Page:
In the Donetsk and Luhansk regions, the Russian military are focusing their efforts on taking control of Popasna and Rubizhne cities, as well as establishing full control over Mariupol, the General Staff said. Other towns and settlements in the two regions are subject to continued shelling.
The Russian troops also continue to block Kharkiv, according to the General Staff.
BANGKOK — A report by the World Bank says disruptions to supplies of commodities, financial strains and higher prices are among the shocks from the war in Ukraine that will slow economies in Asia in coming months.
The report released Tuesday forecasts slower growth and rising poverty in the Asia-Pacific region this year. Growth for the region is estimated at 5%, down from the original forecast of 5.4%. It anticipates that China, the region’s largest economy, will expand at a 5% pace.
The report says “multiple shocks” are adding to troubles for people and for businesses and that governments whose finances have been stretched by the pandemic have less capacity to help.
UNITED NATIONS — A top official in the global campaign against the use of land mines is urging Russia to halt the use in Ukraine of these weapons that too often kill and maim civilians.
Alicia Arango Olmos, Colombia’s ambassador to the United Nations in Geneva and this year’s president of the state parties to the 1997 convention banning the production and use of land mines, expressed deep concern at media reports that Russia is using land mines in its war in Ukraine.
She pointed to Human Rights Watch which said on March 29 that Ukrainian explosive ordnance disposal technician located banned anti-personnel mines in the eastern Kharkiv region a day earlier.
The rights group said Russia is known to possess the type of mines that were discovered, but Ukraine doesn’t have them.
Arango Olmos told a news conference Monday that Ukraine is one of the 164 state parties to the convention, but Russia is not.
Monday was the International Day for Mine Awareness and Assistance in Mine Action.
LVIV, Ukraine — Ukraine’s foreign minister Dmytro Kuleba said he spoke Monday with U.N. Secretary General Antonio Guterres about events in Bucha in what appear to be deliberate killings in the town on the outskirts of the capital Kyiv.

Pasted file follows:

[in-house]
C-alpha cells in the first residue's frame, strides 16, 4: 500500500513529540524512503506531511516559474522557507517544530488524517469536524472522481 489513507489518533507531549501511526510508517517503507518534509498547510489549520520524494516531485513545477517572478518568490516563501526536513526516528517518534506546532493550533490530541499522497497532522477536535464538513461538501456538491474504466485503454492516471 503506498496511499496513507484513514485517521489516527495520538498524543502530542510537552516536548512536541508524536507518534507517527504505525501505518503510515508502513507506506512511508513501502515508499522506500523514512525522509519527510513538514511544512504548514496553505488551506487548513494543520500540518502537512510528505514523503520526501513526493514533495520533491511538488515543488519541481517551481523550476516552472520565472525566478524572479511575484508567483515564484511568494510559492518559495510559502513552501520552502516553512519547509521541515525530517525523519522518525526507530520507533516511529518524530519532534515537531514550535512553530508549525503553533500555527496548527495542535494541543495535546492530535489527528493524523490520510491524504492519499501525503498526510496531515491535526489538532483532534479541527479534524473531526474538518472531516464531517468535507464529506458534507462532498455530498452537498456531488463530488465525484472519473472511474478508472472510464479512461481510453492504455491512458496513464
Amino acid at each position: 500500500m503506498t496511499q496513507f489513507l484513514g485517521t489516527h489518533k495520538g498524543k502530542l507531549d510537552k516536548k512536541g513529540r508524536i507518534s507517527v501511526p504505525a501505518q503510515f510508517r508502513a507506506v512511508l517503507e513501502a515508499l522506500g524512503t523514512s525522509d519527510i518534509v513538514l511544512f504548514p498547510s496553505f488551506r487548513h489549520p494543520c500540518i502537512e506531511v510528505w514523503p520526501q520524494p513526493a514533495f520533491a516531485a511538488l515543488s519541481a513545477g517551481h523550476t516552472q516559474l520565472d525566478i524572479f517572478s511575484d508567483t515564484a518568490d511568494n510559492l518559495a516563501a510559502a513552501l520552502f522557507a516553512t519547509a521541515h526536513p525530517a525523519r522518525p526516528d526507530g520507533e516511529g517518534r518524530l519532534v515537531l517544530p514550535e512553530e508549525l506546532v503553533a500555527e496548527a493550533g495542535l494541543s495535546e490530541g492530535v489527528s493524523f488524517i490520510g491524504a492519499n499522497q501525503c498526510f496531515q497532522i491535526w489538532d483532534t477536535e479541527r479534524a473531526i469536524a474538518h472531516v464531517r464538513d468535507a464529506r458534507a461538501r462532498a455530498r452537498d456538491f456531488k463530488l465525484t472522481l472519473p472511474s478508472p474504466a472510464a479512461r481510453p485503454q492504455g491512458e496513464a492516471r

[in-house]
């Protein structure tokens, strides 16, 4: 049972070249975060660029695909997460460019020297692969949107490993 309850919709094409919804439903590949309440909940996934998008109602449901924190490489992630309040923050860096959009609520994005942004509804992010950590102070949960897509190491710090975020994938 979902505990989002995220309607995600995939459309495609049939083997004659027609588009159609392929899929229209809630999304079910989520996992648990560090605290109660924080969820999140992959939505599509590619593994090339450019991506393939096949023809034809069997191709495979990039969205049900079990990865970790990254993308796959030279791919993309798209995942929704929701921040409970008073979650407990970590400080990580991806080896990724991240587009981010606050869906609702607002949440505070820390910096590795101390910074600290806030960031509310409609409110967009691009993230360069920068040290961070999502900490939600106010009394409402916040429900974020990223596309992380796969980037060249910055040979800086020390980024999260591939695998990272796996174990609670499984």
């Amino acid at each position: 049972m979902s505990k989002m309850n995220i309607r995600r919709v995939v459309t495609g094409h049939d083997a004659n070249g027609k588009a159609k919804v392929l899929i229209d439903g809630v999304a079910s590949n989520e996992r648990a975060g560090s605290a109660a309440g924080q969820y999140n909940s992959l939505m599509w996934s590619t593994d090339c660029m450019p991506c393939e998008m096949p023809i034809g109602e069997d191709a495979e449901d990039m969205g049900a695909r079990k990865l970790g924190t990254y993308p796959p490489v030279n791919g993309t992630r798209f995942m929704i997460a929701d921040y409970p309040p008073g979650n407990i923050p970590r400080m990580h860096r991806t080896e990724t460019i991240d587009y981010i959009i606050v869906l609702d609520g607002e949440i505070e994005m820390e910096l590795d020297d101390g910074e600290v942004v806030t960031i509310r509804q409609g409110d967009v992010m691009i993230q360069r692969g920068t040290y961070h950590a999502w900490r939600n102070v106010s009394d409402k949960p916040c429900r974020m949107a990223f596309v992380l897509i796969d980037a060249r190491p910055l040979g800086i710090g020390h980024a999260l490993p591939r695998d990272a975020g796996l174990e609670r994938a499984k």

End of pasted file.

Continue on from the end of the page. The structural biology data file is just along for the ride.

“No place for Russia on the UN Human Rights Council,” Kuleba said on Twitter. “Ukraine will use all available UN mechanisms to collect evidence and hold Russian war criminals to account.”
Videos and photos of streets in Bucha strewn with corpses of what appeared to be civilians, some with their hands tied behind their back, have led to global revulsion, calls for tougher sanctions, and Russia’s suspension from the U.N.’s premiere human rights body, the Human Rights Council.
According to Ukraine’s prosecutor-general Iryna Venediktova, the bodies of 410 civilians have been removed from Kyiv-area towns that were recently retaken from Russian forces.
Associated Press journalists have reported seeing dozens of the bodies in various spots around Bucha, northwest of the capital.
PARIS — The French foreign ministry announced Monday that France has decided to expel “numerous” Russian diplomats, saying their “activities were contrary to our security interests.”
The announcement came hours after Germany said it was expelling 40 diplomats and Lithuania said it expelled the Russian ambassador and will recall its envoy in Moscow. No number was immediately given for how many are being expelled by France.
German news agency dpa quoted German Interior Minister Nancy Faeser as saying that the diplomats being expelled are those “whom we attribute to the Russian intelligence services.”
Faeser says that “we won’t allow this criminal war of aggression to also be conducted as an information war in Germany.”